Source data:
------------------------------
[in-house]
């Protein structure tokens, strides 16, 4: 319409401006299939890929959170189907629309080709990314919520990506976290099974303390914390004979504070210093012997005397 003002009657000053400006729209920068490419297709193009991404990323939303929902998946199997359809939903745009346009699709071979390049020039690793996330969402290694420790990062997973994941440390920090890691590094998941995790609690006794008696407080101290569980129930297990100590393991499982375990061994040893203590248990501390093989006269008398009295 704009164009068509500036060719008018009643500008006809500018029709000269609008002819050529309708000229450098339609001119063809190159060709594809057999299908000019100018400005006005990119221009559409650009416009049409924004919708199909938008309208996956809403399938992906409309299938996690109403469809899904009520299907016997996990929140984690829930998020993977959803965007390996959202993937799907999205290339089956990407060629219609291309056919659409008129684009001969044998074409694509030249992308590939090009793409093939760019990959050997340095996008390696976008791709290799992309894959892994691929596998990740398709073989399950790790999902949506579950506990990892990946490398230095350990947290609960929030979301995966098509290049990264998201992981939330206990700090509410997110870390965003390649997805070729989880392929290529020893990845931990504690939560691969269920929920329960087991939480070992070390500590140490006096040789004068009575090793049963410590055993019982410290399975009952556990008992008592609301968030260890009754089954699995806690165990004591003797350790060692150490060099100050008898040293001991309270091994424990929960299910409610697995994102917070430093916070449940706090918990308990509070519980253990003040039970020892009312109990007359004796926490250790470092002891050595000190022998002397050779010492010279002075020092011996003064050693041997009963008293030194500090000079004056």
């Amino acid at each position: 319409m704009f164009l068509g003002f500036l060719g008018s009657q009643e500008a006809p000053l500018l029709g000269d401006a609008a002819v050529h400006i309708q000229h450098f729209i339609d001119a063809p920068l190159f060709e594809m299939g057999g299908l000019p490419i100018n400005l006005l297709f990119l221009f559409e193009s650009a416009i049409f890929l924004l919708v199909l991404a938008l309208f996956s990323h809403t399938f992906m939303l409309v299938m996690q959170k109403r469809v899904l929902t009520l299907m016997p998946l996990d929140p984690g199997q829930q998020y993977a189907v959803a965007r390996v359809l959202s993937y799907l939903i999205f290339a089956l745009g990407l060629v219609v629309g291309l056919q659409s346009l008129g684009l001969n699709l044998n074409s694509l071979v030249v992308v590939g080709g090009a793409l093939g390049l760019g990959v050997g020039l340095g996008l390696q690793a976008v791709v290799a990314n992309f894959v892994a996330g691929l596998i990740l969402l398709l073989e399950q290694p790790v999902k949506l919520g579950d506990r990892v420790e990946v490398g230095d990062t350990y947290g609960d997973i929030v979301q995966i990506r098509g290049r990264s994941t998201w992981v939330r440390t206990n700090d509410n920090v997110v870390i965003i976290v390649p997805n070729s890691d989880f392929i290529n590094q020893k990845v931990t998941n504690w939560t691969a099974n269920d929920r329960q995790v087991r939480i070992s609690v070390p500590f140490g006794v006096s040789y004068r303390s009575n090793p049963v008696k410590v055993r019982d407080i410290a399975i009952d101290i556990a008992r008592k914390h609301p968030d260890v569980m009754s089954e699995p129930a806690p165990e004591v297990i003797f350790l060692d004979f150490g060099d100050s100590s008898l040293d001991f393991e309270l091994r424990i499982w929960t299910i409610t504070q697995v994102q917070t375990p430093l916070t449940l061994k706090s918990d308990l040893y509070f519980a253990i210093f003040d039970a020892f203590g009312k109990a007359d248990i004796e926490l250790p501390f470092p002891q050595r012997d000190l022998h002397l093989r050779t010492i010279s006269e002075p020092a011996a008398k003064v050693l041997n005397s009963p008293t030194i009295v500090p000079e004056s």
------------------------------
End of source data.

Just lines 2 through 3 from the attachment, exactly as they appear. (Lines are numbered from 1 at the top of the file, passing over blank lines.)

């Protein structure tokens, strides 16, 4: 319409401006299939890929959170189907629309080709990314919520990506976290099974303390914390004979504070210093012997005397 003002009657000053400006729209920068490419297709193009991404990323939303929902998946199997359809939903745009346009699709071979390049020039690793996330969402290694420790990062997973994941440390920090890691590094998941995790609690006794008696407080101290569980129930297990100590393991499982375990061994040893203590248990501390093989006269008398009295 704009164009068509500036060719008018009643500008006809500018029709000269609008002819050529309708000229450098339609001119063809190159060709594809057999299908000019100018400005006005990119221009559409650009416009049409924004919708199909938008309208996956809403399938992906409309299938996690109403469809899904009520299907016997996990929140984690829930998020993977959803965007390996959202993937799907999205290339089956990407060629219609291309056919659409008129684009001969044998074409694509030249992308590939090009793409093939760019990959050997340095996008390696976008791709290799992309894959892994691929596998990740398709073989399950790790999902949506579950506990990892990946490398230095350990947290609960929030979301995966098509290049990264998201992981939330206990700090509410997110870390965003390649997805070729989880392929290529020893990845931990504690939560691969269920929920329960087991939480070992070390500590140490006096040789004068009575090793049963410590055993019982410290399975009952556990008992008592609301968030260890009754089954699995806690165990004591003797350790060692150490060099100050008898040293001991309270091994424990929960299910409610697995994102917070430093916070449940706090918990308990509070519980253990003040039970020892009312109990007359004796926490250790470092002891050595000190022998002397050779010492010279002075020092011996003064050693041997009963008293030194500090000079004056």
């Amino acid at each position: 319409m704009f164009l068509g003002f500036l060719g008018s009657q009643e500008a006809p000053l500018l029709g000269d401006a609008a002819v050529h400006i309708q000229h450098f729209i339609d001119a063809p920068l190159f060709e594809m299939g057999g299908l000019p490419i100018n400005l006005l297709f990119l221009f559409e193009s650009a416009i049409f890929l924004l919708v199909l991404a938008l309208f996956s990323h809403t399938f992906m939303l409309v299938m996690q959170k109403r469809v899904l929902t009520l299907m016997p998946l996990d929140p984690g199997q829930q998020y993977a189907v959803a965007r390996v359809l959202s993937y799907l939903i999205f290339a089956l745009g990407l060629v219609v629309g291309l056919q659409s346009l008129g684009l001969n699709l044998n074409s694509l071979v030249v992308v590939g080709g090009a793409l093939g390049l760019g990959v050997g020039l340095g996008l390696q690793a976008v791709v290799a990314n992309f894959v892994a996330g691929l596998i990740l969402l398709l073989e399950q290694p790790v999902k949506l919520g579950d506990r990892v420790e990946v490398g230095d990062t350990y947290g609960d997973i929030v979301q995966i990506r098509g290049r990264s994941t998201w992981v939330r440390t206990n700090d509410n920090v997110v870390i965003i976290v390649p997805n070729s890691d989880f392929i290529n590094q020893k990845v931990t998941n504690w939560t691969a099974n269920d929920r329960q995790v087991r939480i070992s609690v070390p500590f140490g006794v006096s040789y004068r303390s009575n090793p049963v008696k410590v055993r019982d407080i410290a399975i009952d101290i556990a008992r008592k914390h609301p968030d260890v569980m009754s089954e699995p129930a806690p165990e004591v297990i003797f350790l060692d004979f150490g060099d100050s100590s008898l040293d001991f393991e309270l091994r424990i499982w929960t299910i409610t504070q697995v994102q917070t375990p430093l916070t449940l061994k706090s918990d308990l040893y509070f519980a253990i210093f003040d039970a020892f203590g009312k109990a007359d248990i004796e926490l250790p501390f470092p002891q050595r012997d000190l022998h002397l093989r050779t010492i010279s006269e002075p020092a011996a008398k003064v050693l041997n005397s009963p008293t030194i009295v500090p000079e004056s």